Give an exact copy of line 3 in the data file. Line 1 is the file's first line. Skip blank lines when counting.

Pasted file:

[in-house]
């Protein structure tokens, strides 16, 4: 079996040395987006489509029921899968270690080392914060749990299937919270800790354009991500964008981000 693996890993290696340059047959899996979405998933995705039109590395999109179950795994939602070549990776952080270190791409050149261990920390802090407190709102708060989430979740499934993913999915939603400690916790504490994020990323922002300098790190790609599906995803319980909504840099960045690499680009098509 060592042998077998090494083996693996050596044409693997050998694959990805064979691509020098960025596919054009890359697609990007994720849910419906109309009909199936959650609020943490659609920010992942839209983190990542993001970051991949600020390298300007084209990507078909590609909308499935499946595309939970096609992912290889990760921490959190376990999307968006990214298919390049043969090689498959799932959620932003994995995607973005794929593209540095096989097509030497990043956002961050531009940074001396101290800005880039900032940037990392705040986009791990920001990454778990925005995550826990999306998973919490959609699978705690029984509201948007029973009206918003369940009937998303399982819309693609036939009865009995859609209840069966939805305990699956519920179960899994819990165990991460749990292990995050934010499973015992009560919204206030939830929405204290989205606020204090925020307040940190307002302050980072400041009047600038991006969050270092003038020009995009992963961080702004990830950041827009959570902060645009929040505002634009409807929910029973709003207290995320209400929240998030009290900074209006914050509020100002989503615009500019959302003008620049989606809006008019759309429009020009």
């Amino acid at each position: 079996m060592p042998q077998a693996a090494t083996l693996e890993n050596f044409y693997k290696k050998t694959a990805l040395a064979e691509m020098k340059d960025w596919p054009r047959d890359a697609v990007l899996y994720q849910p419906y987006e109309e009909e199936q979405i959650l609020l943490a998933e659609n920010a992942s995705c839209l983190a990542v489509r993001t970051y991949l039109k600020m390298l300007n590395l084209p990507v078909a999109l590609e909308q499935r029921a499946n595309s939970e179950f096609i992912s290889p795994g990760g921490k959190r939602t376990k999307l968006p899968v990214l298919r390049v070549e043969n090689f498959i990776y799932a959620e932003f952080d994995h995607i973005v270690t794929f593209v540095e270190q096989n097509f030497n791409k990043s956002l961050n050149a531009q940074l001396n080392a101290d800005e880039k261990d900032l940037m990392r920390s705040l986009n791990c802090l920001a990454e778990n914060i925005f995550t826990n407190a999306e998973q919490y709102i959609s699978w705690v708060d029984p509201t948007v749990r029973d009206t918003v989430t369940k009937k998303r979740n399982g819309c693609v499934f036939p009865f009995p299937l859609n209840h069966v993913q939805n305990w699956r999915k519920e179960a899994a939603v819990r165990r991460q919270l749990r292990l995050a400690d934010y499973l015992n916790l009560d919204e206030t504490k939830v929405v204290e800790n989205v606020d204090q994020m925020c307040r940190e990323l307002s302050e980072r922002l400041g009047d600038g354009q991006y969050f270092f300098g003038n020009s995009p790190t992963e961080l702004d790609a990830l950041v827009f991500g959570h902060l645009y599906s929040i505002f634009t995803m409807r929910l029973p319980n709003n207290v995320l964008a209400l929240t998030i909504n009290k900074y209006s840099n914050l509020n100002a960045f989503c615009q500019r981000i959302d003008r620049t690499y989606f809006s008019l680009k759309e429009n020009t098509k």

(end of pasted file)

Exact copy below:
């Amino acid at each position: 079996m060592p042998q077998a693996a090494t083996l693996e890993n050596f044409y693997k290696k050998t694959a990805l040395a064979e691509m020098k340059d960025w596919p054009r047959d890359a697609v990007l899996y994720q849910p419906y987006e109309e009909e199936q979405i959650l609020l943490a998933e659609n920010a992942s995705c839209l983190a990542v489509r993001t970051y991949l039109k600020m390298l300007n590395l084209p990507v078909a999109l590609e909308q499935r029921a499946n595309s939970e179950f096609i992912s290889p795994g990760g921490k959190r939602t376990k999307l968006p899968v990214l298919r390049v070549e043969n090689f498959i990776y799932a959620e932003f952080d994995h995607i973005v270690t794929f593209v540095e270190q096989n097509f030497n791409k990043s956002l961050n050149a531009q940074l001396n080392a101290d800005e880039k261990d900032l940037m990392r920390s705040l986009n791990c802090l920001a990454e778990n914060i925005f995550t826990n407190a999306e998973q919490y709102i959609s699978w705690v708060d029984p509201t948007v749990r029973d009206t918003v989430t369940k009937k998303r979740n399982g819309c693609v499934f036939p009865f009995p299937l859609n209840h069966v993913q939805n305990w699956r999915k519920e179960a899994a939603v819990r165990r991460q919270l749990r292990l995050a400690d934010y499973l015992n916790l009560d919204e206030t504490k939830v929405v204290e800790n989205v606020d204090q994020m925020c307040r940190e990323l307002s302050e980072r922002l400041g009047d600038g354009q991006y969050f270092f300098g003038n020009s995009p790190t992963e961080l702004d790609a990830l950041v827009f991500g959570h902060l645009y599906s929040i505002f634009t995803m409807r929910l029973p319980n709003n207290v995320l964008a209400l929240t998030i909504n009290k900074y209006s840099n914050l509020n100002a960045f989503c615009q500019r981000i959302d003008r620049t690499y989606f809006s008019l680009k759309e429009n020009t098509k």